LOGIN TO YOUR ACCOUNT

Username
Password
Remember Me
Or use your Academic/Social account:

CREATE AN ACCOUNT

Or use your Academic/Social account:

Congratulations!

You have just completed your registration at OpenAire.

Before you can login to the site, you will need to activate your account. An e-mail will be sent to you with the proper instructions.

Important!

Please note that this site is currently undergoing Beta testing.
Any new content you create is not guaranteed to be present to the final version of the site upon release.

Thank you for your patience,
OpenAire Dev Team.

Close This Message

CREATE AN ACCOUNT

Name:
Username:
Password:
Verify Password:
E-mail:
Verify E-mail:
*All Fields Are Required.
Please Verify You Are Human:
fbtwitterlinkedinvimeoflicker grey 14rssslideshare1
Kielmann Tara; Mustafa Ahmed; Rutebemberwa Elizeus; Hongoro Charles; Rahman Syed; Ssengooba Freddie; McPake Barbara (2007)
Publisher: BioMed Central
Journal: Human Resources for Health
Languages: English
Types: Article
Subjects: RA1-1270, R5-920, Public aspects of medicine, Medicine (General), Research, RA

Abstract

Background

Despite the expanding literature on how reforms may affect health workers and which reactions they may provoke, little research has been conducted on the mechanisms of effect through which health sector reforms either promote or discourage health worker performance. This paper seeks to trace these mechanisms and examines the contextual framework of reform objectives in Uganda and Bangladesh, and health workers' responses to the changes in their working environments by taking a 'realistic evaluation' approach.

Methods

The study findings were generated by triangulating both qualitative and quantitative methods of data collection and analysis among policy technocrats, health managers and groups of health providers. Quantitative surveys were conducted with over 700 individual health workers in both Bangladesh and Uganda and supplemented with qualitative data obtained from focus group discussions and key interviews with professional cadres, health managers and key institutions involved in the design, implementation and evaluation of the reforms of interest.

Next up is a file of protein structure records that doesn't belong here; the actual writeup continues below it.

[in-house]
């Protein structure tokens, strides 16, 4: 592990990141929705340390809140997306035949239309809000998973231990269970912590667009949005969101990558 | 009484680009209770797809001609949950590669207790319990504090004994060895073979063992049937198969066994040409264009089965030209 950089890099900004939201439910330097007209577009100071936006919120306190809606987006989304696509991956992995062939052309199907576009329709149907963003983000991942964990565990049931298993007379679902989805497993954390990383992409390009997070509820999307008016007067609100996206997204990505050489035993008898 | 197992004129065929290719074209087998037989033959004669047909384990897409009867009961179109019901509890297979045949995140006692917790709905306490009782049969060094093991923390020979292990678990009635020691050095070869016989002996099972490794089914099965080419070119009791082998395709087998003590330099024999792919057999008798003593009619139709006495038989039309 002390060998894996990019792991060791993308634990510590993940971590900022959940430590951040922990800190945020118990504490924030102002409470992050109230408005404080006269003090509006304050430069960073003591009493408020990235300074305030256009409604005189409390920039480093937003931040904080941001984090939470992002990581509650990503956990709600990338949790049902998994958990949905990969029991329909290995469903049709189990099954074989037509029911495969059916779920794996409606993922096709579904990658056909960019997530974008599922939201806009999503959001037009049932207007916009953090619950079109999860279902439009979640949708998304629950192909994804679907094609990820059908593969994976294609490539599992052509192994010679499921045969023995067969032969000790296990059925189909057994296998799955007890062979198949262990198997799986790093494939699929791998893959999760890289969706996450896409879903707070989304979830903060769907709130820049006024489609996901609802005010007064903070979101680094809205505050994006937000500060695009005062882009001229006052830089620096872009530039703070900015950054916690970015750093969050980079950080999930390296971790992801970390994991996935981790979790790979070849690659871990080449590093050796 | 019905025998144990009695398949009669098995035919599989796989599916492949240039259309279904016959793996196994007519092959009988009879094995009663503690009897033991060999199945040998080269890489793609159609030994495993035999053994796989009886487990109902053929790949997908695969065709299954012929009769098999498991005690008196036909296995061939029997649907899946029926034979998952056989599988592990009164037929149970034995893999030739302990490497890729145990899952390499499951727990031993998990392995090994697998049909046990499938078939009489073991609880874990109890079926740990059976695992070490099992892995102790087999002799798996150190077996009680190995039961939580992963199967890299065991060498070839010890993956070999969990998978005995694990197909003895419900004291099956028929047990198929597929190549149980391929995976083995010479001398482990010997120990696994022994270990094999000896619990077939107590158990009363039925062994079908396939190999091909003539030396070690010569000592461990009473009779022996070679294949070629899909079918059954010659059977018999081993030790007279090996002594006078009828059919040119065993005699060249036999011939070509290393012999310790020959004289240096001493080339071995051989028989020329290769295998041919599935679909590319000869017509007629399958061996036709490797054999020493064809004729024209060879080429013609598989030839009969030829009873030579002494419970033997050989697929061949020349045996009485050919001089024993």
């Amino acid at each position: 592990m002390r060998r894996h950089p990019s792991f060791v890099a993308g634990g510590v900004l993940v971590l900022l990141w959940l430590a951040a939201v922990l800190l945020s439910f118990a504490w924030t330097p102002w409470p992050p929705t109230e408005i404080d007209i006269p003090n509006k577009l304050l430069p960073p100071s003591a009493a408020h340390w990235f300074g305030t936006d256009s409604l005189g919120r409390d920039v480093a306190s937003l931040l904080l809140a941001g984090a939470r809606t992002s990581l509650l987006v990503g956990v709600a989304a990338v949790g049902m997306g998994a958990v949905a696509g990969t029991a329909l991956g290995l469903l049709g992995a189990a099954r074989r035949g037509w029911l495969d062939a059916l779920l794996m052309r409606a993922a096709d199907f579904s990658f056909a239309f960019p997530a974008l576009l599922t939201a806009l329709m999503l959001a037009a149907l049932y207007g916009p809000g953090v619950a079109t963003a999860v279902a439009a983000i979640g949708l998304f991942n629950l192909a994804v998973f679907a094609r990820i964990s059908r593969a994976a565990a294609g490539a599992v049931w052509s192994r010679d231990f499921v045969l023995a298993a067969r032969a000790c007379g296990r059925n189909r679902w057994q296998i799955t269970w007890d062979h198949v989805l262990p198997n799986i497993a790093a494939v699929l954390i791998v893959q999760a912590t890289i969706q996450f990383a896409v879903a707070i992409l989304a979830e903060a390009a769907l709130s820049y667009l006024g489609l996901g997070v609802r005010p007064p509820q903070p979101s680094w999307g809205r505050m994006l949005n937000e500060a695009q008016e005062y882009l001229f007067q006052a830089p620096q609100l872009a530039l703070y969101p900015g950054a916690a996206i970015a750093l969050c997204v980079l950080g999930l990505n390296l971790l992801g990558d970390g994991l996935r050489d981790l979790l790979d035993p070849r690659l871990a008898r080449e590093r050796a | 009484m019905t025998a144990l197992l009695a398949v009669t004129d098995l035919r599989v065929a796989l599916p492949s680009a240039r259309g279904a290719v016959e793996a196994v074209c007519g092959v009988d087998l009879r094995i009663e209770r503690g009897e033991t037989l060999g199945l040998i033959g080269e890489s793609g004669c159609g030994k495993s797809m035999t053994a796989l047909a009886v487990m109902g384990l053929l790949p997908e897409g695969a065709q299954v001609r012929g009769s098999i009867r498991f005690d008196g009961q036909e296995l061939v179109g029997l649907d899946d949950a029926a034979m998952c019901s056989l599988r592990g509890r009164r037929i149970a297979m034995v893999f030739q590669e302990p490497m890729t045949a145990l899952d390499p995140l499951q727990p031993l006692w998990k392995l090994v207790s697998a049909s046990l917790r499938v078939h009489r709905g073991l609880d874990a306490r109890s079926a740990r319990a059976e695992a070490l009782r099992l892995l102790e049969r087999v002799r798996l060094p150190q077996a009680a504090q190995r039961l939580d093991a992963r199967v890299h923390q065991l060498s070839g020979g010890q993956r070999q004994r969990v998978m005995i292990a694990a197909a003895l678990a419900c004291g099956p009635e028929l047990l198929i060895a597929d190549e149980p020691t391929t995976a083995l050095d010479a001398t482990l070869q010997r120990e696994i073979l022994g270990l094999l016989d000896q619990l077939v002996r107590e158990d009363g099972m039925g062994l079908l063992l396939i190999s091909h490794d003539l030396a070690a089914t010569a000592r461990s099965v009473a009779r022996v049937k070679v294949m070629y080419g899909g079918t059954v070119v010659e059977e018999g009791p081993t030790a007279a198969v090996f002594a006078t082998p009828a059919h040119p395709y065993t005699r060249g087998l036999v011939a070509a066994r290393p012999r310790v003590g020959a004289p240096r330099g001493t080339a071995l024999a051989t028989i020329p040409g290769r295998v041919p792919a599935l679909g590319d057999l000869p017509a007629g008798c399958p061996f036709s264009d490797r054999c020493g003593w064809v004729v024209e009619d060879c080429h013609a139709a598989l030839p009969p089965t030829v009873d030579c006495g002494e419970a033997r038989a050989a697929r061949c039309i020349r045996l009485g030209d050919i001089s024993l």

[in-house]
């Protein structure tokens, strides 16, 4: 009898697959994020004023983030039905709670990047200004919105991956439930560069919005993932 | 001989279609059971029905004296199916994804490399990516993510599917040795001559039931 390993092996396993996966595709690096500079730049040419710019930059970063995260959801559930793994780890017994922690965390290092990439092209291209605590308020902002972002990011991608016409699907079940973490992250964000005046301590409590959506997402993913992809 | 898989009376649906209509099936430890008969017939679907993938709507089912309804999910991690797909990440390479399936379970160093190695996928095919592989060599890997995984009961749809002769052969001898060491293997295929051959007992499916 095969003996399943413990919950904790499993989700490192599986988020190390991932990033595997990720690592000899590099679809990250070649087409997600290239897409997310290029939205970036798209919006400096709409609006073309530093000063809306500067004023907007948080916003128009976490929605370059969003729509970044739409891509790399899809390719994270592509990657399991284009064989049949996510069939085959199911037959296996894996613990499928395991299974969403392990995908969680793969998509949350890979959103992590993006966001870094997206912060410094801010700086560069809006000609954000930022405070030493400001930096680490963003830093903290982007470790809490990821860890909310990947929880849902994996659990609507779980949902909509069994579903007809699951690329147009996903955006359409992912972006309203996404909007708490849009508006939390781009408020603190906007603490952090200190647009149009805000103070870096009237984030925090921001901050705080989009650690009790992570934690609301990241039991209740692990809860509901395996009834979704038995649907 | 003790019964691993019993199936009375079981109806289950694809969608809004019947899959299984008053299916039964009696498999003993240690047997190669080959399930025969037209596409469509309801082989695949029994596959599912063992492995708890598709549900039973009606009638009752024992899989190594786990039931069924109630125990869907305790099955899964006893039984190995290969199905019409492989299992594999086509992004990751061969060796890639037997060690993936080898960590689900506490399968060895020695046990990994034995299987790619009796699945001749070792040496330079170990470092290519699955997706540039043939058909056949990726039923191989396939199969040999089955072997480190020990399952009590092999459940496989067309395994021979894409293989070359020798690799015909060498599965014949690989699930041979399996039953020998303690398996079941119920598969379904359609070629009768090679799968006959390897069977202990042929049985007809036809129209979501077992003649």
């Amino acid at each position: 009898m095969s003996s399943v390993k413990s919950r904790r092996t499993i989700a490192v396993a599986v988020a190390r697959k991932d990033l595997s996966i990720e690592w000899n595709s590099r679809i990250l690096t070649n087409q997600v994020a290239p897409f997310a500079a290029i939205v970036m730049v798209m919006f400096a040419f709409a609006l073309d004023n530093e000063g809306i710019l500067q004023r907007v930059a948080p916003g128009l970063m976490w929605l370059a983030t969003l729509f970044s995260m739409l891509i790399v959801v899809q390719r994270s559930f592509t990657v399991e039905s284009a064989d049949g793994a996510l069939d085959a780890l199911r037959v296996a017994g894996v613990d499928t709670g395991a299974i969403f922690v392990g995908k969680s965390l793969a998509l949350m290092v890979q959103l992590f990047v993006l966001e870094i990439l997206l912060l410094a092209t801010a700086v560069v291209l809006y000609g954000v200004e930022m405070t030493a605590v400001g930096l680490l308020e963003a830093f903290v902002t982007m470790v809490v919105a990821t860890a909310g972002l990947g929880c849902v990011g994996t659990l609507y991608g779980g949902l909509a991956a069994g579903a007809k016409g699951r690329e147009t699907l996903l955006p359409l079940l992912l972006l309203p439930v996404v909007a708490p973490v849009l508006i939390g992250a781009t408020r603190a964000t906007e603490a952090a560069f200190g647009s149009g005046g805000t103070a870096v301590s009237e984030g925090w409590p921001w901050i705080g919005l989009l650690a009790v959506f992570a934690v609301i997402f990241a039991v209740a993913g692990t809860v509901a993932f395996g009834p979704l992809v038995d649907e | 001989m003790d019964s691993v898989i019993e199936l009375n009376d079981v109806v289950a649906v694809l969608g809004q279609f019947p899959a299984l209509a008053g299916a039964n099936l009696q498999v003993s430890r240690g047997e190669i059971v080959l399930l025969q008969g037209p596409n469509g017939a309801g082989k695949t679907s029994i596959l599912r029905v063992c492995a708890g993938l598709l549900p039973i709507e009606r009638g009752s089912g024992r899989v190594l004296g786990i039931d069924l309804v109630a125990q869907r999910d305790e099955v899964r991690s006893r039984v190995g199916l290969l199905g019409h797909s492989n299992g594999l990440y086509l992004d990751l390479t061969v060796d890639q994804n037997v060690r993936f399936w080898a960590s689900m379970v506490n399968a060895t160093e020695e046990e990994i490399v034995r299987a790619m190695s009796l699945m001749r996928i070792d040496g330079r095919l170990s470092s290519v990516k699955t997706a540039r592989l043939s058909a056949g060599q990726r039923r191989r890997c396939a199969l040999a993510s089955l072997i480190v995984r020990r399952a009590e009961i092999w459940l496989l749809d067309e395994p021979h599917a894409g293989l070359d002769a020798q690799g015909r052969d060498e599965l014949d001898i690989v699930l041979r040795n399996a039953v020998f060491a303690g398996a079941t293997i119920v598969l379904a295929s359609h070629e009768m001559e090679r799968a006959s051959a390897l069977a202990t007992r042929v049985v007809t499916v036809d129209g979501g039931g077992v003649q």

Results

The reforms in both countries affected the workforce through various mechanisms. In Bangladesh, the effects of the unification efforts resulted in a power struggle and general mistrust between the two former workforce tracts, family planning and health. However positive effects of the reforms were felt regarding the changes in payment schemes. Ugandan findings show how the workforce responded to a strong and rapidly implemented system of decentralisation where the power of new local authorities was influenced by resource constraints and nepotism in recruitment. On the other hand, closer ties to local authorities provided the opportunity to gain insight into the operational constraints originating from higher levels that health staff were dealing with.

Conclusion

Findings from the study suggest that a) reform planners should use the proposed dynamic responses model to help design reform objectives that encourage positive responses among health workers b) the role of context has been underestimated and it is necessary to address broader systemic problems before initiating reform processes, c) reform programs need to incorporate active implementation research systems to learn the contextual dynamics and responses as well as have inbuilt program capacity for corrective measures d) health workers are key stakeholders in any reform process and should participate at all stages and e) some effects of reforms on the health workforce operate indirectly through levels of satisfaction voiced by communities utilising the services.

  • The results below are discovered through our pilot algorithms. Let us know how we are doing!

    • 1. Wiskow C: The effects of reforms on the health workforce. Background paper to the World Health Report 2006; funded by DFID 2006.
    • 2. Alwan A, Hornby P: The implications of health sector reform for human resources development. Bulletin of the World Health Organization 2002, 80:56-60.
    • 3. Franco LM, Bennett S, Kanfer R: Health sector reform and public sector health work motivation: A conceptual framework. Social Science and Medicine 2002, 54:1255-1266.
    • 4. Ngufor GF: Public service reforms and their impact on health sector personnel in Cameroon. In ILO/WHO Public service reforms and their impact on health sector personnel: Case studies on Cameroon Geneva: International Labour Organization/World Health Organization; 1999.
    • 5. Kohlemainen-Aitken RL: Decentralization and Human Resources: Implications and Impact. Human Resources for health Development Journal 1998, 2:1.